How to Strengthen Your Fourth Finger
By Jasmine Reese - In every string student's education, we must come to terms with one truth about our left hand. It has a major weakness -- the fourth finger.
Not everyone is the same, however. Some people have long, short, chubby, thin, proportional, uniform or other types of fingers. We all face our own challenges as anatomical characteristics vary from person-to-person.
But, most students agree that the fourth finger often requires a bit more attention to develop strength and dexterity.
Here are a few tips to make sure your fourth finger is both strong and healthy.
Find the Most Comfortable Hand Position and Posture
First, you'll want to discover what the most comfortable hand position is for you based on your anatomy. If you have a long pinky, your elbow and thumb might rest someplace differently from a person with a shorter pinky.
The most important thing to keep in mind -- there must not be any locking of the knuckle joints and tension in the hand. A locked finger or strain in your hand are signs of a problem. This could lead to pain or other injuries.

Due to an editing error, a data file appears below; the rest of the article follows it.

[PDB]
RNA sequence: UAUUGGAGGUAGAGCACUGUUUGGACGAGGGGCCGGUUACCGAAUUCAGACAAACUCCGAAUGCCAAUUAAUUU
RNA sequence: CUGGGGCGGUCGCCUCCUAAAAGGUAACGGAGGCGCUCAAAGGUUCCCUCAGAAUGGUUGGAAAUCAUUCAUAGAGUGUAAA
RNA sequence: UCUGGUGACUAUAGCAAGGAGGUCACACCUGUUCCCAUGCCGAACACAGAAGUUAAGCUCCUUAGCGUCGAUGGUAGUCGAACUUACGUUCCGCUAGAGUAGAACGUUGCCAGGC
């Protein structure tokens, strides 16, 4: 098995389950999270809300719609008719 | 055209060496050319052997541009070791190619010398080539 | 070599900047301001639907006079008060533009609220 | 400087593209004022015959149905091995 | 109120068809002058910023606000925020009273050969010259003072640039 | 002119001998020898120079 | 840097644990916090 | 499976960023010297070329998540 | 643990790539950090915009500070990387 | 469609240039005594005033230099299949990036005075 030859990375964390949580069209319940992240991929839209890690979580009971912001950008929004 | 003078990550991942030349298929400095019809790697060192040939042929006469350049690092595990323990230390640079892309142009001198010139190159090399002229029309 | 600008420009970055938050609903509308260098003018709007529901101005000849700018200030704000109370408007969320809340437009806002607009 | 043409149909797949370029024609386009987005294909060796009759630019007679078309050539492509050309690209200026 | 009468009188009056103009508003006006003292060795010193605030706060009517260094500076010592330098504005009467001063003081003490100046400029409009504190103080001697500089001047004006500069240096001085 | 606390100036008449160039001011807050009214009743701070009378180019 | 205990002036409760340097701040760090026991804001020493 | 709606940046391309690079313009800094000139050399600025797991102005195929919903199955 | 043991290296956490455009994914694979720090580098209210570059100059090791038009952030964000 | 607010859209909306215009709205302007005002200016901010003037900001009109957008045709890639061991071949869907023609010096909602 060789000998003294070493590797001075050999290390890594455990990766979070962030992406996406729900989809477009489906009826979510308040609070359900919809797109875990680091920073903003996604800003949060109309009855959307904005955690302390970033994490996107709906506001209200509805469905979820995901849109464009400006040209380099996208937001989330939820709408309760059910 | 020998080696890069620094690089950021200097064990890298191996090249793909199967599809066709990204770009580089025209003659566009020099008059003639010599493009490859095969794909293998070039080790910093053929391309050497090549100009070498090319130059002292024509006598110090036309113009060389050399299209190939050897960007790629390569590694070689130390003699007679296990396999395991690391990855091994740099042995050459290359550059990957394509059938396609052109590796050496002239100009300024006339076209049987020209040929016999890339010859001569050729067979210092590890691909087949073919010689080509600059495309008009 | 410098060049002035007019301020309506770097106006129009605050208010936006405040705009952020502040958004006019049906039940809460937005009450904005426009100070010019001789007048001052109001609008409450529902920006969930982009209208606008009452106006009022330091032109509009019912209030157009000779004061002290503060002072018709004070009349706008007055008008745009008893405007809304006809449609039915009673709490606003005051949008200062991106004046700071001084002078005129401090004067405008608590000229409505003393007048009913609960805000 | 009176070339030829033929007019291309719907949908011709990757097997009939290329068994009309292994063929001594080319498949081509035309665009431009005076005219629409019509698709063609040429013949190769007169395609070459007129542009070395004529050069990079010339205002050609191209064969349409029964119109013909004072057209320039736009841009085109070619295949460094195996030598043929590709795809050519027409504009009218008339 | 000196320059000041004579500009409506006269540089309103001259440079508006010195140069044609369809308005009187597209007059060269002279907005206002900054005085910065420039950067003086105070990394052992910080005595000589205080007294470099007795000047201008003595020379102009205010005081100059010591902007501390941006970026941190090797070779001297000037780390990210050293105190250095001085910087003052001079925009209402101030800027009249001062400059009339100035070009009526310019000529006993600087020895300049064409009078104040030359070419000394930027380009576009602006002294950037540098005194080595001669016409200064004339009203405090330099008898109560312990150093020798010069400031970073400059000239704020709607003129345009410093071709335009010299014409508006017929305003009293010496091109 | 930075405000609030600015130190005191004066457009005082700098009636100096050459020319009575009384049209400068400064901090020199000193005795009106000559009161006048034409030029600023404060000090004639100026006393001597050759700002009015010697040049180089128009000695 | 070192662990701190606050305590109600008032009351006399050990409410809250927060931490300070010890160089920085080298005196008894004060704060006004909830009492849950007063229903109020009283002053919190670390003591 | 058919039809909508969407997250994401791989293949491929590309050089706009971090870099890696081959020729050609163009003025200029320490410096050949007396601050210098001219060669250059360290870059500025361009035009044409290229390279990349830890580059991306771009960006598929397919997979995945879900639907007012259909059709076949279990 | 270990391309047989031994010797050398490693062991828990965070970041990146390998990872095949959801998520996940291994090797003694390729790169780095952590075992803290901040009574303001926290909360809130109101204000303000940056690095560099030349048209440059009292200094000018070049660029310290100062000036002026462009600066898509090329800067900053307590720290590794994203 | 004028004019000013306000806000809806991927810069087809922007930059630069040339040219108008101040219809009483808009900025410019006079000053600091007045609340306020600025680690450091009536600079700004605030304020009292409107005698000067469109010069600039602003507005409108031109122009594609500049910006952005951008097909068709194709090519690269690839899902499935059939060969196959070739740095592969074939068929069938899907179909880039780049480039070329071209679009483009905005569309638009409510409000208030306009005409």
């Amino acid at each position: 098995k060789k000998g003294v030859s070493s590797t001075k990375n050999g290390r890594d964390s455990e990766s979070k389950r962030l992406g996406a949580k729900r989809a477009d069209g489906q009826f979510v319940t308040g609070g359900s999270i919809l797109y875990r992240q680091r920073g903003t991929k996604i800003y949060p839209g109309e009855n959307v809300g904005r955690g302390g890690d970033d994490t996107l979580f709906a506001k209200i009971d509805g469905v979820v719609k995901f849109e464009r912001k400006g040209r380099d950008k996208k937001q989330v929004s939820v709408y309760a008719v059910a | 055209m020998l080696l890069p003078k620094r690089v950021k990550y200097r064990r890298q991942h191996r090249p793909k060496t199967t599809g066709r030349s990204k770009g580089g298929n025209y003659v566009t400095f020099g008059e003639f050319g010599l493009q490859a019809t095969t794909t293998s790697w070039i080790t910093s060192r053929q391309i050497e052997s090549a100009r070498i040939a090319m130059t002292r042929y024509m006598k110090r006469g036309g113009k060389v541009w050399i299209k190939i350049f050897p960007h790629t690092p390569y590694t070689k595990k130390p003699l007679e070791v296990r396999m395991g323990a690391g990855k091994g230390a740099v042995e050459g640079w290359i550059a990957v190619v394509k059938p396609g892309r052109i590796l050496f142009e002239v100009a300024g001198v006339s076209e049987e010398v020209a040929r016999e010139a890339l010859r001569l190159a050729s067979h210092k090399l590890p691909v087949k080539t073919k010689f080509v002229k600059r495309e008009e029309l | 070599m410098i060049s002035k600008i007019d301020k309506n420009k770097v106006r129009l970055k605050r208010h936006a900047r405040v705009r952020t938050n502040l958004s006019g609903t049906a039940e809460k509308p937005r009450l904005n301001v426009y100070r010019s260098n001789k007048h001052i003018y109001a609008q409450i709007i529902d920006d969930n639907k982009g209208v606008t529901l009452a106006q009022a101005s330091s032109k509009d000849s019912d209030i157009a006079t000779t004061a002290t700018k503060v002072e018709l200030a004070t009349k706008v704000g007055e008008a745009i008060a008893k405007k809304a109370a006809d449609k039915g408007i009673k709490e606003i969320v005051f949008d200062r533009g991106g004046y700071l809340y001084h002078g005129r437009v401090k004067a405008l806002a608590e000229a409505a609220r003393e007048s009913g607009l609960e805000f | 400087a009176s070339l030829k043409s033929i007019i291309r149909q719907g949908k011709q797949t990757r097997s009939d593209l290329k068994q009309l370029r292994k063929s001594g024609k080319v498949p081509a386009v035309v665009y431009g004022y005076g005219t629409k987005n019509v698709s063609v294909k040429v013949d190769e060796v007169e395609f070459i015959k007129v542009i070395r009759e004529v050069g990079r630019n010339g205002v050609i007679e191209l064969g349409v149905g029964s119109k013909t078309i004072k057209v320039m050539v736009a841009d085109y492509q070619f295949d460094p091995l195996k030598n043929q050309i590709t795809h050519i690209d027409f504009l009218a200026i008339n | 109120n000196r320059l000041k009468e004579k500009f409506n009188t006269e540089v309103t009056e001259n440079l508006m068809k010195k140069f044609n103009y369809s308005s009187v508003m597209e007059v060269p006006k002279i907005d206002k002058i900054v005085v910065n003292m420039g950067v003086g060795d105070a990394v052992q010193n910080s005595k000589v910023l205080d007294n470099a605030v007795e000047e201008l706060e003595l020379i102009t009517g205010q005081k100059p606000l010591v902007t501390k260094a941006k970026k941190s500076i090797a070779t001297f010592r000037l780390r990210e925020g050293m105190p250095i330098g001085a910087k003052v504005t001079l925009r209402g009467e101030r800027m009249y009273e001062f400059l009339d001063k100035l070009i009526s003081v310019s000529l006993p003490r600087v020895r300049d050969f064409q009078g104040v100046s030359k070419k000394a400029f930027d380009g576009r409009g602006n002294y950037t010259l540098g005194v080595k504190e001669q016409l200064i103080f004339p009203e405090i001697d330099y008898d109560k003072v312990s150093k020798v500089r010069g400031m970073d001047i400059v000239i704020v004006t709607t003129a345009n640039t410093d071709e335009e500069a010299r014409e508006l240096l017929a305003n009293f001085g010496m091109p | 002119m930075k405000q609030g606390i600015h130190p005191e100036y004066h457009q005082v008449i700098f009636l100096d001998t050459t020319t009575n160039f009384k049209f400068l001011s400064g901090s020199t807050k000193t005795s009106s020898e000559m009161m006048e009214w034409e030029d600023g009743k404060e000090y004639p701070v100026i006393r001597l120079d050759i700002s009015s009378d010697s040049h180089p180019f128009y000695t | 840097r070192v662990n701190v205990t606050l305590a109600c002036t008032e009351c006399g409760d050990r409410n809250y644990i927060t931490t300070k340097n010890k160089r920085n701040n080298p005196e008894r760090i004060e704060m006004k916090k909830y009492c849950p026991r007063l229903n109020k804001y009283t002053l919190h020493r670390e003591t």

While a curved pinky is a goal for most string musicians, it might not happen for everyone. A flexible and strong pinky is the main focus - one free from tension and dexterous in movement.
Use your fourth finger as often as the opportunity presents itself - in shifts, vibrato, and in position.
Make sure when the fingers drop, they fall with power, but as little force as possible. Let your finger fall and drop without too much effort.
When it does hit the fingerboard, the pitch must be accurate. Train your fingers to hit the right notes. For the fourth finger in the first position, you can use the adjacent open string to tune the fourth finger.
Use a metronome to practice dropping and lifting the fourth finger. At each speed, the fourth finger should hit the same intended spot.
Ètudes that focus specifically developing trills and finger dexterity will also be a necessary item on your daily practice regimen.
In addition, plucking the strings with your left-hand pinky will strengthen it. Once again, use a metronome to increase the speed, starting at a slower tempo.
Remember, while working on these exercises, always take breaks and do not push your body to the point of injury.